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‘Significant funds’ drained from bar charity’s bank account without permission

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Exclusive: Bridging the Bar says cash has since been returned

A leading bar diversity group says it has permanently removed one of its members after discovering they had transferred “significant funds” from the charity’s bank account to their own personal one.

The unnamed individual did not have permission to move the money between accounts, Bridging the Bar said, adding that it had since taken steps to recover the undisclosed sum.

An email sent this week to the charity’s partner chambers and supporters “in the interests of transparency”, provided further details of the “unfortunate incident”.

“Over the summer, we identified that significant funds had been transferred from the Bridging the Bar bank account by [a member] to their own personal account without proper authorisation.”

The email, seen by Legal Cheek, goes on to explain that the individual was in charge of this particular bank account and so could access and transfer charitable funds.

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It continues:

“We are pleased to report that upon discovery, we were able to take steps to ensure that those funds were promptly returned in full to the charity within eight working days.”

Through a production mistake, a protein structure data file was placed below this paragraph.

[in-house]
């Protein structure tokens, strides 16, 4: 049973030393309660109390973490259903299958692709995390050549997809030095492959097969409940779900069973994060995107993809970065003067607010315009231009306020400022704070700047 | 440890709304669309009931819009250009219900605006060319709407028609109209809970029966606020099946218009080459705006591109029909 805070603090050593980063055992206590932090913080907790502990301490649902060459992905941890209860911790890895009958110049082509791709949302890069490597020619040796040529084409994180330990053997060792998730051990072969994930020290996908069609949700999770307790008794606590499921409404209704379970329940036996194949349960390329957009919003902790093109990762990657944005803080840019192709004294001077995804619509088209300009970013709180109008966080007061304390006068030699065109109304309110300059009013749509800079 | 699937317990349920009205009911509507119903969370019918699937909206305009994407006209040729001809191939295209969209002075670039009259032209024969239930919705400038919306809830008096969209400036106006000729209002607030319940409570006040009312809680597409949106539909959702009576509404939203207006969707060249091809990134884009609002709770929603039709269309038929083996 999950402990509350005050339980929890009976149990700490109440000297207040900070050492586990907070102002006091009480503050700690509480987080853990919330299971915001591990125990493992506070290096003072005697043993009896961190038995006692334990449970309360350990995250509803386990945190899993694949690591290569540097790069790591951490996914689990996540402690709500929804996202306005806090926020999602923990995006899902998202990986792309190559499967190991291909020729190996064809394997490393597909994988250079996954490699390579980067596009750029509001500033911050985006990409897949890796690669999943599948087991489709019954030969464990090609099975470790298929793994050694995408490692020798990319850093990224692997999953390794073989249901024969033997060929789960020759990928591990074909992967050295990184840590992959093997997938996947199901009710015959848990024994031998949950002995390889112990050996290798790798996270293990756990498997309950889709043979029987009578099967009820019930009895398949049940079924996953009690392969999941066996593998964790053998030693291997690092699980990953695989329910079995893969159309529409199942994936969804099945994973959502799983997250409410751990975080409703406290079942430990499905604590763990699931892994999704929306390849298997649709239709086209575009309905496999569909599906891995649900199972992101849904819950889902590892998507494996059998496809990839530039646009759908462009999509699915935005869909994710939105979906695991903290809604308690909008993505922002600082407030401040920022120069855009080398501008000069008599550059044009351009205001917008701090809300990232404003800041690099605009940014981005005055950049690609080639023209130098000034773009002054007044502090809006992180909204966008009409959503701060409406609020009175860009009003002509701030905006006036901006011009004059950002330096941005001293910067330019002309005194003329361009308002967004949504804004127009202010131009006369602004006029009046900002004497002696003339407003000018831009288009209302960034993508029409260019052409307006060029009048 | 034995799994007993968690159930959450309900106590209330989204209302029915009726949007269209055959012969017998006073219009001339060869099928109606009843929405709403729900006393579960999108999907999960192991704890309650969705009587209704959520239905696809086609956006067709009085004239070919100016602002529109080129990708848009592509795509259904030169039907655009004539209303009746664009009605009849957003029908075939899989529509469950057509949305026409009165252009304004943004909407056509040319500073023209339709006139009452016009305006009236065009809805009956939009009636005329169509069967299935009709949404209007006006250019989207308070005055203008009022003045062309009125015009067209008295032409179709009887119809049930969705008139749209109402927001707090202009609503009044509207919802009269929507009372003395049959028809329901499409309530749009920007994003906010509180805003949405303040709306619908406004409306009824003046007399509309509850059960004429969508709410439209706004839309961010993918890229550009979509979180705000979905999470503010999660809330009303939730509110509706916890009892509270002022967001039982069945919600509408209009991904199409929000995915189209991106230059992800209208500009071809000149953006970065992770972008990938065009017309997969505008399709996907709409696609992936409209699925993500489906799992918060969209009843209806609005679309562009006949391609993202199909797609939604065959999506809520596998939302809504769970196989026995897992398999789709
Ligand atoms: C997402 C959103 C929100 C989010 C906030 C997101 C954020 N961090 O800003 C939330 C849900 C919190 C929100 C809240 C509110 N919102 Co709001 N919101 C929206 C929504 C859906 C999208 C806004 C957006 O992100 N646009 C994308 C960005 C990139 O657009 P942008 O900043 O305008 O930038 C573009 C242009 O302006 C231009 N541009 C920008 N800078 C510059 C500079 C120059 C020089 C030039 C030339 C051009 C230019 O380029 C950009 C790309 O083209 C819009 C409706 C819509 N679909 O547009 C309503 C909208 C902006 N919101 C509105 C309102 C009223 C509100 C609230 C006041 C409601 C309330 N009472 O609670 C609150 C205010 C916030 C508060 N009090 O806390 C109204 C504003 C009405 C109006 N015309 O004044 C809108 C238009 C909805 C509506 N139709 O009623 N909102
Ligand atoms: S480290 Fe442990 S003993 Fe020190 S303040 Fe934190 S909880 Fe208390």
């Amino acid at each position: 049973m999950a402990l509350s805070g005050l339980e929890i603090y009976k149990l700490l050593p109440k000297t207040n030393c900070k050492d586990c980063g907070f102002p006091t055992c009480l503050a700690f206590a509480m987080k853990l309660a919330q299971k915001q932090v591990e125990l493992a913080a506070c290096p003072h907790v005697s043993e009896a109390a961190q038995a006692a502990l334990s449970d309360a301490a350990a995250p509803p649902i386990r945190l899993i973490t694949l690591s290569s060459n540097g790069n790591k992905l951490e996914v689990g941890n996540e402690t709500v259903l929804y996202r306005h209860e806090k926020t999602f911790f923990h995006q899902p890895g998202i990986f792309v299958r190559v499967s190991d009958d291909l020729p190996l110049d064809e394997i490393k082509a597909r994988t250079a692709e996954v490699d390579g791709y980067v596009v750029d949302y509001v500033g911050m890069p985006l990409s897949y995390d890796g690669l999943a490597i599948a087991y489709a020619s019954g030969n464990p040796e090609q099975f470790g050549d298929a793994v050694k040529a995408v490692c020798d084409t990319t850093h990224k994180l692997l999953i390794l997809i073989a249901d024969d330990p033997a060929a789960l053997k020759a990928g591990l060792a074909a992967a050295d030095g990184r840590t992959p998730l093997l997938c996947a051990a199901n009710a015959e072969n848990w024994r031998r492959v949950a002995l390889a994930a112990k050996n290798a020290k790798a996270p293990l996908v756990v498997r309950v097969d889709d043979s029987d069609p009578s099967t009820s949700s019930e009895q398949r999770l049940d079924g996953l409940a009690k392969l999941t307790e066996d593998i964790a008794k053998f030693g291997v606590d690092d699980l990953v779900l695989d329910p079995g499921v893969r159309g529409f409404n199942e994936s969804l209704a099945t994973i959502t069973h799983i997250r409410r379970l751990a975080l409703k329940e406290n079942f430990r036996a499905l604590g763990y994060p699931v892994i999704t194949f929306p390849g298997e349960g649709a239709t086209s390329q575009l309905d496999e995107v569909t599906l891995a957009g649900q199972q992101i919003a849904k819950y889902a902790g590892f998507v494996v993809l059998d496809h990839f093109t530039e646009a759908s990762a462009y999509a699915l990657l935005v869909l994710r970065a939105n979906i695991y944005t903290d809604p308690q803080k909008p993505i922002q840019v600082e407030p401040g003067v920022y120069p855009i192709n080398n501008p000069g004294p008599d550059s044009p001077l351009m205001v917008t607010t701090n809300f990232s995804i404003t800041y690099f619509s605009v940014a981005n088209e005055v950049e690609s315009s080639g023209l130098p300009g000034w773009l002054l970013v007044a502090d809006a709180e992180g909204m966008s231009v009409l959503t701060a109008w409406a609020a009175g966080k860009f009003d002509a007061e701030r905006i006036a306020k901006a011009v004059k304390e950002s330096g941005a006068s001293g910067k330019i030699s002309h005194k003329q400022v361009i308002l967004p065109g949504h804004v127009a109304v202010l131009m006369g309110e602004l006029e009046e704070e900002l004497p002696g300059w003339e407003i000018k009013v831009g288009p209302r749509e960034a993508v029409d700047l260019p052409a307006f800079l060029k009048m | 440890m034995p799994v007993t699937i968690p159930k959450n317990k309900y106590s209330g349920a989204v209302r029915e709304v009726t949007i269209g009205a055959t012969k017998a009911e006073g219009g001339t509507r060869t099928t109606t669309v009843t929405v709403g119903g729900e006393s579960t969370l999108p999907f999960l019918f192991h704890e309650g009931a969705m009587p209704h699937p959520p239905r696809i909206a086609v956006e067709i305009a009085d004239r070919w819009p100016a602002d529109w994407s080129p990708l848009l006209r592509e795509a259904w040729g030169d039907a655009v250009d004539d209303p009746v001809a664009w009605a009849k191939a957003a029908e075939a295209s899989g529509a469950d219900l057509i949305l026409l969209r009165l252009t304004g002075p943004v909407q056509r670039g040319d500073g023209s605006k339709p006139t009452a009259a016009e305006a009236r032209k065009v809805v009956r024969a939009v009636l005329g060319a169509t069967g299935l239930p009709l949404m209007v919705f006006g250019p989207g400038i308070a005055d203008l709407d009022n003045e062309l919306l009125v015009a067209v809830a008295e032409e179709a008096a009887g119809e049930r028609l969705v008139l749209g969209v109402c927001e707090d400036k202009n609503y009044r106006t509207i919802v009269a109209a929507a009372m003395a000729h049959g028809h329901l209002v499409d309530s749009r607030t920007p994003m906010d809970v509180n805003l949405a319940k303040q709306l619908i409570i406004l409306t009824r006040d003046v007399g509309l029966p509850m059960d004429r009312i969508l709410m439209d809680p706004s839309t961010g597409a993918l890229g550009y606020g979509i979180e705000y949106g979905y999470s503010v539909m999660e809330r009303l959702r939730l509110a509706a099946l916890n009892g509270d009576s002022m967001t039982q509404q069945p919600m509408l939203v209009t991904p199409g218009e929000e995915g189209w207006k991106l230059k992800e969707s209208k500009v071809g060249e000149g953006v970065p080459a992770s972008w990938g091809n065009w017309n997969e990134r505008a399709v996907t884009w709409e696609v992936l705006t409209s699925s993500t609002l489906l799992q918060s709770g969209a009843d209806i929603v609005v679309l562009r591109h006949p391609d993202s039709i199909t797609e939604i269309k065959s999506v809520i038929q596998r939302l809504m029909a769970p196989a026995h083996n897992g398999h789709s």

The member in question was “permanently removed from office” last month, according to the email.

Bridging the Bar was founded in February last year by “star at the bar” Mass Ndow-Njie to inspire students from “non-traditional backgrounds” to join the profession. The registered charity partners with a number of top chambers to provide bar hopefuls with mentorship and mini-pupillages.

A spokesperson for the charity told Legal Cheek that it now requires multiple members to authorise financial transactions, “to ensure that no individual has access to or control of charitable funds”. It has also reported the incident to the relevant authorities, including the Charity Commission.

The charity declined to comment on the amount that was transferred nor did it give reasons why the money was moved. It also did not name the individual concerned.

“We were very keen to be transparent and inform our supporters and partners about the situation,” the spokesperson continued. “We have been extremely grateful for all the messages of support and encouragement that we have already received from them and look forward to continuing to work with the profession and to build on the incredible successes of our first year as a charity.”

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